David Knight, PhD Student | Political Science
2016-2017 Ford Foundation Predoctoral Fellowship awardee
First, what drew you to the Ford Foundation’s Predoctoral Fellowship program? What about it seemed like a good fit for you and your work at the time that you were applying?
I was drawn to the Ford Foundation Predoctoral Fellowship because of its emphasis on diversity as a resource in higher education and commitment to ensuring the diversification of university faculties. The fellowship and foundation broadly aligned with my professional background and ongoing research interests in the experiences and trajectories of diverse young adults. Previously, I was a teacher in San Francisco and Boston, in addition to working with youth in South Africa and the Dominican Republic. I also published research, wrote for popular news outlets, and produced documentary film that drew on my experiences in urban education and youth development. This kind of public engagement and translation of knowledge to different platforms, which I had been doing before applying to doctoral programs, is highly appreciated by the Ford Foundation and Ford Foundation Fellowship programs.
You’re also a fellow of the NSF GRFP. Because students apply for the NSF GRFP early on in their PhD programs, before their dissertations are underway, the fellowship is seen as a kind of investment in a young scholar’s potential. How did you go about presenting your professional experience from before grad school in a way that was compelling or suggestive of your potential as a scholar?
From what I have learned based on personal experience and secondary evidence, application materials are meant to contribute to an academic profile of the applicant. The more integrated and coherent the application, the better. So I simply tried to demonstrate in my application how my professional, personal, and intellectual experiences and pursuits all tie into a coherent whole. The NSF GRFP as well as the Ford Foundation Fellowships are ultimately funding people, not just proposed research projects.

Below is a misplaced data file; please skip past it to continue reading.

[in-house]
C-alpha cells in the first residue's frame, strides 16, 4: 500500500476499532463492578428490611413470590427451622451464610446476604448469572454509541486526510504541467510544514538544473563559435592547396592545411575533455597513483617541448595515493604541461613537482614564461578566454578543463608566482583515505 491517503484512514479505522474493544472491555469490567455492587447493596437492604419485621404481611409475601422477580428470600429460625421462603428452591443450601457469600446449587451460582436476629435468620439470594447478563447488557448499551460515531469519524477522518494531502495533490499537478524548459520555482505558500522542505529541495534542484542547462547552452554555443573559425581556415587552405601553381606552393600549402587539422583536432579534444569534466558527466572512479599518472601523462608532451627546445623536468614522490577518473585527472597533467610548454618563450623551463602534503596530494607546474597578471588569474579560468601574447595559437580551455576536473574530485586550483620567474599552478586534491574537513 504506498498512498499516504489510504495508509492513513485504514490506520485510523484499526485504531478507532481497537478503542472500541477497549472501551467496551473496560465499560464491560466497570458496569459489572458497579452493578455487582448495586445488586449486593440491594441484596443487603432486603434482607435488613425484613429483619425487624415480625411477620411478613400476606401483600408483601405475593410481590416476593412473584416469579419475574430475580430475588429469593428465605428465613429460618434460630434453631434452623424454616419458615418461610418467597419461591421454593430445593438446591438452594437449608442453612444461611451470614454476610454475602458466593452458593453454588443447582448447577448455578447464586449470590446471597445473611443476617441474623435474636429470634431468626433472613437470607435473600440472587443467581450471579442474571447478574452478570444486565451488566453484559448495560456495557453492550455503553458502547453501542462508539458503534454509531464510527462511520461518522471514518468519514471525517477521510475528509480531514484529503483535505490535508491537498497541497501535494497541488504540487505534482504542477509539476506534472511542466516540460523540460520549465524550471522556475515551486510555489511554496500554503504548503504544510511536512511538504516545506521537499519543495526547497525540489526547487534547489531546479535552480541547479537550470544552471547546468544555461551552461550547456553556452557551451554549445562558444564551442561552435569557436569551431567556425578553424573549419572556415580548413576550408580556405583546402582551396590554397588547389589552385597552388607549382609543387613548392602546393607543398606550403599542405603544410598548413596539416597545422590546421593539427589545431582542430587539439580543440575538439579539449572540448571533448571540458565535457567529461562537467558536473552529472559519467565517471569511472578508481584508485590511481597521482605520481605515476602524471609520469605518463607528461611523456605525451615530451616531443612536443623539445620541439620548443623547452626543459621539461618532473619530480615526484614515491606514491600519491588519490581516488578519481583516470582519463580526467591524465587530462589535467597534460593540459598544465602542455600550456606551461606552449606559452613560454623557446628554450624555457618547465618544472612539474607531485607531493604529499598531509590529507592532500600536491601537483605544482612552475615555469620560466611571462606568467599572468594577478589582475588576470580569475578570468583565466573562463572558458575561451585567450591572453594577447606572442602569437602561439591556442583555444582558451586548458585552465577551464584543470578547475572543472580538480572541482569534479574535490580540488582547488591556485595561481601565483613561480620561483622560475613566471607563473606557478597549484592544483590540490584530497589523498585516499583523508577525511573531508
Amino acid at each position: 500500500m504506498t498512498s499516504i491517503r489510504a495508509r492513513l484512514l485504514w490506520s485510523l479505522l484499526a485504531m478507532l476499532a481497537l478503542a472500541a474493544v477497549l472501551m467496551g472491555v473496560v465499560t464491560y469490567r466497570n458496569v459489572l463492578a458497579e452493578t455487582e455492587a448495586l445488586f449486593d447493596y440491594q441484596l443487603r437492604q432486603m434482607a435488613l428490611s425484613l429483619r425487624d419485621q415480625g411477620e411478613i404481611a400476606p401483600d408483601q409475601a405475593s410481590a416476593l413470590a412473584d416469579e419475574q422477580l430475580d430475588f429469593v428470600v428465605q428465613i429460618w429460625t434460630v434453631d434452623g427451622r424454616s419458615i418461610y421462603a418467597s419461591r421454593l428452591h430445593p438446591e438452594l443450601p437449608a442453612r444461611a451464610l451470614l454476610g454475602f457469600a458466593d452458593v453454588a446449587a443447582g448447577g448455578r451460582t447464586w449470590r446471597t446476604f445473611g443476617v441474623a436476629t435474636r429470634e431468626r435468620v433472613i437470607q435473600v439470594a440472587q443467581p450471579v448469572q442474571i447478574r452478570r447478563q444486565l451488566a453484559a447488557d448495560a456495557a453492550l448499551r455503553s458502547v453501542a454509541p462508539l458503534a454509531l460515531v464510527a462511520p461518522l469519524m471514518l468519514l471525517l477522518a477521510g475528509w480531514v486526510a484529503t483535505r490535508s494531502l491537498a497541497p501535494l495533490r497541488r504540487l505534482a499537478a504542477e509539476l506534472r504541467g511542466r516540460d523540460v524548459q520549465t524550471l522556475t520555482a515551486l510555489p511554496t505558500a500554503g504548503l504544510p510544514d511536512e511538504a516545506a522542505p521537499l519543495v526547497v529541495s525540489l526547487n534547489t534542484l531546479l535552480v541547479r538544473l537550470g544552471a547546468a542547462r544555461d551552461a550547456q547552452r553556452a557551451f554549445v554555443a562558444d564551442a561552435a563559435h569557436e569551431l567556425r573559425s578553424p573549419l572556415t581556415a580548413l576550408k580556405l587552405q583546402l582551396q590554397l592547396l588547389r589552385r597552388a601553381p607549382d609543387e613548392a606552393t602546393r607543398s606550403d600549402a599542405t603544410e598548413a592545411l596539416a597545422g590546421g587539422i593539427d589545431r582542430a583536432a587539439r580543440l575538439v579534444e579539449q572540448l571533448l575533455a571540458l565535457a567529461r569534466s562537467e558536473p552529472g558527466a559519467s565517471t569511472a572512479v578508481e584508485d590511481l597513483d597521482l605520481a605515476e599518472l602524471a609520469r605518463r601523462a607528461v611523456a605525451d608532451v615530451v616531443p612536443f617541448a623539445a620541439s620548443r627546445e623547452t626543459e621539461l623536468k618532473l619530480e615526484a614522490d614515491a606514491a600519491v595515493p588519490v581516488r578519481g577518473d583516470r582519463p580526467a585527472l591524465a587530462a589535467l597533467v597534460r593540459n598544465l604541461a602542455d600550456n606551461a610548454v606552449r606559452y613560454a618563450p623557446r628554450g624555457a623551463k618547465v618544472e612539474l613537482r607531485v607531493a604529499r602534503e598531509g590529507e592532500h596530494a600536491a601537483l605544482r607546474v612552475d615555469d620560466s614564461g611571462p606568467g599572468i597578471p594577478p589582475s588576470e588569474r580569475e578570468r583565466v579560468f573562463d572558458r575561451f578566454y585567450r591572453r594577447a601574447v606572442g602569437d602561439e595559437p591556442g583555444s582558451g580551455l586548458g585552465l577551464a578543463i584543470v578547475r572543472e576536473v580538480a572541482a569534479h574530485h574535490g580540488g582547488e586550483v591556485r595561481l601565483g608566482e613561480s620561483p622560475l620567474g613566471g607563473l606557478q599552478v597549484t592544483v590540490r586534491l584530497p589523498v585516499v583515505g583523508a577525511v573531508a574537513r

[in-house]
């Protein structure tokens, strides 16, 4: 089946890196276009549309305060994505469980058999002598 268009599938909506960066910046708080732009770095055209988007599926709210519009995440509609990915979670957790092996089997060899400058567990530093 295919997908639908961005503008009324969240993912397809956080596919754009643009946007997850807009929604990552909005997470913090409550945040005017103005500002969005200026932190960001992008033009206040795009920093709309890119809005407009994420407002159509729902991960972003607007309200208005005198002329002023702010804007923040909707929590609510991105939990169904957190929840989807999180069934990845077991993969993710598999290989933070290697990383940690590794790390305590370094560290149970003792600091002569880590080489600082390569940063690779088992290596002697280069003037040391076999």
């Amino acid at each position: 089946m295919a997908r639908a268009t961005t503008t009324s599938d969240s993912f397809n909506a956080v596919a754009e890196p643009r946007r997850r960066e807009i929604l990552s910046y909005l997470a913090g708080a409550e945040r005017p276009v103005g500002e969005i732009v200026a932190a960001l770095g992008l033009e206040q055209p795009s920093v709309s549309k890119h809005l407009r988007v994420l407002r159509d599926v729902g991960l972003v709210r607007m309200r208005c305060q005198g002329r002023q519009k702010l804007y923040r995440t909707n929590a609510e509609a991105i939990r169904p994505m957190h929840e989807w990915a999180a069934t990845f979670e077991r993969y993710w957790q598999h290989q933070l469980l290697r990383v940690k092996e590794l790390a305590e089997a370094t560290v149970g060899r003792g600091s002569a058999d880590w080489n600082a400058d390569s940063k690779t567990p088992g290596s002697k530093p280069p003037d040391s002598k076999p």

In my own application, I emphasized how my prior professional positions, in addition to my undergraduate experiences, provided an important knowledge base with which to make a unique contribution in the field of political science.
Has either fellowship enabled any experience or opportunity that you hadn’t counted on, but that has since proven important for you and your research?
Ultimately, people shape one’s experiences and the opportunities that will be made available. Both the Ford and NSF GRFP remind me of this fact. Both fellowship programs catalyze the building of networks of friends, colleagues, and mentors, in addition to offering concrete opportunities for research and professional development. This includes research conferences and partnerships at institutions beyond your home university. These two professional networks have been invaluable to my experience.
More about David’s Research
Knight’s dissertation will focus on the intersection between the politics of race and ethnicity, collective action, and social inequalities in the lives of diverse young people in U.S. cities.
More about the Ford Foundation Fellowships
Through its Fellowship Programs, the Ford Foundation seeks to increase the diversity of the nation’s college and university faculties by increasing their ethnic and racial diversity, to maximize the educational benefits of diversity, and to increase the number of professors who can and will use diversity as a resource for enriching the education of all students. Ford offers funding opportunities at the predoctoral, dissertation, and postdoctoral levels. More information here.